Blockchain: Better tools to fight detention abuse, with added utility for driver, carrier credentials

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The anchor story in this feature about how blockchain technology could impact trucking as an owner-operator: 

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Blockchain in Transport Alliance President Chris Burruss sees location data as ripe for blockchain treatment, both for backward-looking and real-time tracking purposes. Cellular and telematics tracking of location data is nothing new, but blockchain systems could do a better job of allowing such data to be harnessed for automating detention-pay contracts and helping drivers and shippers/receivers work within available hours.

Using geofencing and other location data, a blockchain system might document detention time with a high degree of accuracy. If the system is part of a “smart contract,” a driver would receive detention pay quickly.Using geofencing and other location data, a blockchain system might document detention time with a high degree of accuracy. If the system is part of a “smart contract,” a driver would receive detention pay quickly.

Existing technology makes it possible to define a geofenced location within another geofenced location. Using geofencing and sensor-produced shared data could add sophistication to pricing schemes in smart contracts.

For example, when a driver crosses the receiver’s first geofence boundary, it triggers an update for the receiver, which could include the driver’s available hours if he’s using an electronic log, and sharing of information about docks with the carrier, Burruss says. Then if the driver “sits in the line for two hours,” the system knows it. “There’s a secondary geofence then around the dock. You now have a record of when that driver entered the secondary geofence to unload.”

Using that data as part of a blockchain smart contract would benefit both the fleet and the driver, who gets paid automatically for the documented detention time in addition to his take on the load. If perhaps that driver is almost out of hours and the facility personnel know it, prioritizing loading or unloading could be possible with the right contract terms and smarter management of in and out times.

Burruss acknowledges this is one area where “there will be resistance to sharing information.” That notion is evidenced in widespread owner-operator opposition to the ELD mandate, which puts a third-party GPS monitor in virtually every truck.

Where agreement can’t be reached about the suitability of blockchain use for a particular problem, Burruss says, “maybe you move on to the next discussion. That’s why it’s important when we talk about use cases that we find the ones where there is consensus.”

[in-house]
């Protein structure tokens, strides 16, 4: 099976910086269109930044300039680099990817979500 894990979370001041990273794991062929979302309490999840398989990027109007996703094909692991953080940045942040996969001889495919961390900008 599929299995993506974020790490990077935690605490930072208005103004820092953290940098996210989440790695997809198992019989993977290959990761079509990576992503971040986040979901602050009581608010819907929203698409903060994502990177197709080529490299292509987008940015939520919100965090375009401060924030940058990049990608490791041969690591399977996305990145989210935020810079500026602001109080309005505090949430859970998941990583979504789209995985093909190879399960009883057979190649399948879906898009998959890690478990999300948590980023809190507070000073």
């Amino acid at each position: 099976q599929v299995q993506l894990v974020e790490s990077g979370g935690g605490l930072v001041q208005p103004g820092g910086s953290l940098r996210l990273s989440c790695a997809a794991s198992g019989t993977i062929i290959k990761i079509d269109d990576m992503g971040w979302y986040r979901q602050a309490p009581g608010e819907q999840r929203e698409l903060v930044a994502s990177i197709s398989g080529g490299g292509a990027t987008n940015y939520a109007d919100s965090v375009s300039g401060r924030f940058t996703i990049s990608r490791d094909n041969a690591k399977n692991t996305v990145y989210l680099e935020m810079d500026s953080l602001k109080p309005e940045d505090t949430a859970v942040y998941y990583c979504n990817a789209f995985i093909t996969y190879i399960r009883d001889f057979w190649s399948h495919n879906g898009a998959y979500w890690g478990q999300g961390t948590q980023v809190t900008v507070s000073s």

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As cases show up that actually provide a true benefit to small fleets, look for comfort with information sharing to grow, he says.

Potential new utility for driver credentials, carrier performance history
Individual drivers’ and carriers’ histories in trucking are documented more thoroughly than ever, and blockchain technology promises to take the process even further.

A blockchain application has emerged in the area of credentialing that, for drivers, could compile driver certifications – for use at gates, at roadside and with potential employers.

For carriers, a blockchain might include information on carrier authority, insurance status, compliance information, inspection and crash data and anything else necessary for a transaction.

That’s where the concept of a “blockcert,” a private key that would allow an individual or business to control access to such information on a blockchain, could come into play.

“The blockchain can provide your drivers with identity documents” to assist them with passing through security checkpoints or when dealing with roadside enforcement, said Natalie Smolenski, speaking in November to BiTA members at their first meeting, as reported by BiTA’s online magazine Smolenski is vice president of business development for Learning Machine, which is developing in conjunction with the Massachusetts Institute of Technology.

The website and mobile app provide a way for individuals to take some semblance of ownership of that data, as well as a way to share that information with those who need it.

Shippers and receivers also might use such blockchain identities to ensure the proper driver and truck has arrived to pick up or deliver its shipment, thereby mitigating against cargo theft. The complete and unaltered driver’s records, including awards and recognition, could be made available quickly.

Blockcerts is being built to provide all manner of individuals a way to “verify the information” and create a “public key” to the blockchain for other parties, Freightwaves reported. For drivers, it could “be used for job applications or to send to anyone else needing access to information in the driver’s blockchain. The public key does not allow viewers to change any of the information, so all the data remains secure.”

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